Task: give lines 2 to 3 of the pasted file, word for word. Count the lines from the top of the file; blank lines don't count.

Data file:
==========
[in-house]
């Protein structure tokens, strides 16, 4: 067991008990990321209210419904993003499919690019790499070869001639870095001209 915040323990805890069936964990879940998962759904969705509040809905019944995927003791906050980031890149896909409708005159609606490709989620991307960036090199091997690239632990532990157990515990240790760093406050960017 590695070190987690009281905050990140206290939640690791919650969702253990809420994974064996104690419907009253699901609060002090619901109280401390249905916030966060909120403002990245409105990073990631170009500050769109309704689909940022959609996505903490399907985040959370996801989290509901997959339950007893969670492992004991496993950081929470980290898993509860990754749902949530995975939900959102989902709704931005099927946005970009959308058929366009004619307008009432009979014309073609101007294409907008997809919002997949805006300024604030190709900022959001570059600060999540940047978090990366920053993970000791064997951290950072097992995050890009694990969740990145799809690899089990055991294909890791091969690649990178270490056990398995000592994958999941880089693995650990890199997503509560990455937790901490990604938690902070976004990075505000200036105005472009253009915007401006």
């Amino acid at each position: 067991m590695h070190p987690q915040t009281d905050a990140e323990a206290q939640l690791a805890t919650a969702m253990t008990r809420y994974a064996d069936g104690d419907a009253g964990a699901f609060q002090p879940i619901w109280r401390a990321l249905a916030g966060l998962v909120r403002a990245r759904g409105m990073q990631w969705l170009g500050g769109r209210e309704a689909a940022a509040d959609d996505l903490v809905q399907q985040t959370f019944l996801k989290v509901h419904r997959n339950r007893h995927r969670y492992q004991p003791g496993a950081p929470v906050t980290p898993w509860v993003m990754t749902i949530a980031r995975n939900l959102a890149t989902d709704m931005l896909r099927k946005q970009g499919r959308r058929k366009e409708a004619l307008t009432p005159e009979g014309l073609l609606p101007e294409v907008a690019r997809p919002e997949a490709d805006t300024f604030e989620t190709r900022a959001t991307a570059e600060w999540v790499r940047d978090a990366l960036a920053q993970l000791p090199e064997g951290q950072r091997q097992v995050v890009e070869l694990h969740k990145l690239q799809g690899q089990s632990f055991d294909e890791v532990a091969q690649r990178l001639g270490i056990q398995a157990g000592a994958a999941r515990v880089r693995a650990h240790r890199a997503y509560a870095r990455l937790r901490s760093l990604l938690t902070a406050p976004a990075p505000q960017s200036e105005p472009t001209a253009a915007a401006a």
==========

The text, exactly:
């Protein structure tokens, strides 16, 4: 067991008990990321209210419904993003499919690019790499070869001639870095001209 915040323990805890069936964990879940998962759904969705509040809905019944995927003791906050980031890149896909409708005159609606490709989620991307960036090199091997690239632990532990157990515990240790760093406050960017 590695070190987690009281905050990140206290939640690791919650969702253990809420994974064996104690419907009253699901609060002090619901109280401390249905916030966060909120403002990245409105990073990631170009500050769109309704689909940022959609996505903490399907985040959370996801989290509901997959339950007893969670492992004991496993950081929470980290898993509860990754749902949530995975939900959102989902709704931005099927946005970009959308058929366009004619307008009432009979014309073609101007294409907008997809919002997949805006300024604030190709900022959001570059600060999540940047978090990366920053993970000791064997951290950072097992995050890009694990969740990145799809690899089990055991294909890791091969690649990178270490056990398995000592994958999941880089693995650990890199997503509560990455937790901490990604938690902070976004990075505000200036105005472009253009915007401006």
């Amino acid at each position: 067991m590695h070190p987690q915040t009281d905050a990140e323990a206290q939640l690791a805890t919650a969702m253990t008990r809420y994974a064996d069936g104690d419907a009253g964990a699901f609060q002090p879940i619901w109280r401390a990321l249905a916030g966060l998962v909120r403002a990245r759904g409105m990073q990631w969705l170009g500050g769109r209210e309704a689909a940022a509040d959609d996505l903490v809905q399907q985040t959370f019944l996801k989290v509901h419904r997959n339950r007893h995927r969670y492992q004991p003791g496993a950081p929470v906050t980290p898993w509860v993003m990754t749902i949530a980031r995975n939900l959102a890149t989902d709704m931005l896909r099927k946005q970009g499919r959308r058929k366009e409708a004619l307008t009432p005159e009979g014309l073609l609606p101007e294409v907008a690019r997809p919002e997949a490709d805006t300024f604030e989620t190709r900022a959001t991307a570059e600060w999540v790499r940047d978090a990366l960036a920053q993970l000791p090199e064997g951290q950072r091997q097992v995050v890009e070869l694990h969740k990145l690239q799809g690899q089990s632990f055991d294909e890791v532990a091969q690649r990178l001639g270490i056990q398995a157990g000592a994958a999941r515990v880089r693995a650990h240790r890199a997503y509560a870095r990455l937790r901490s760093l990604l938690t902070a406050p976004a990075p505000q960017s200036e105005p472009t001209a253009a915007a401006a």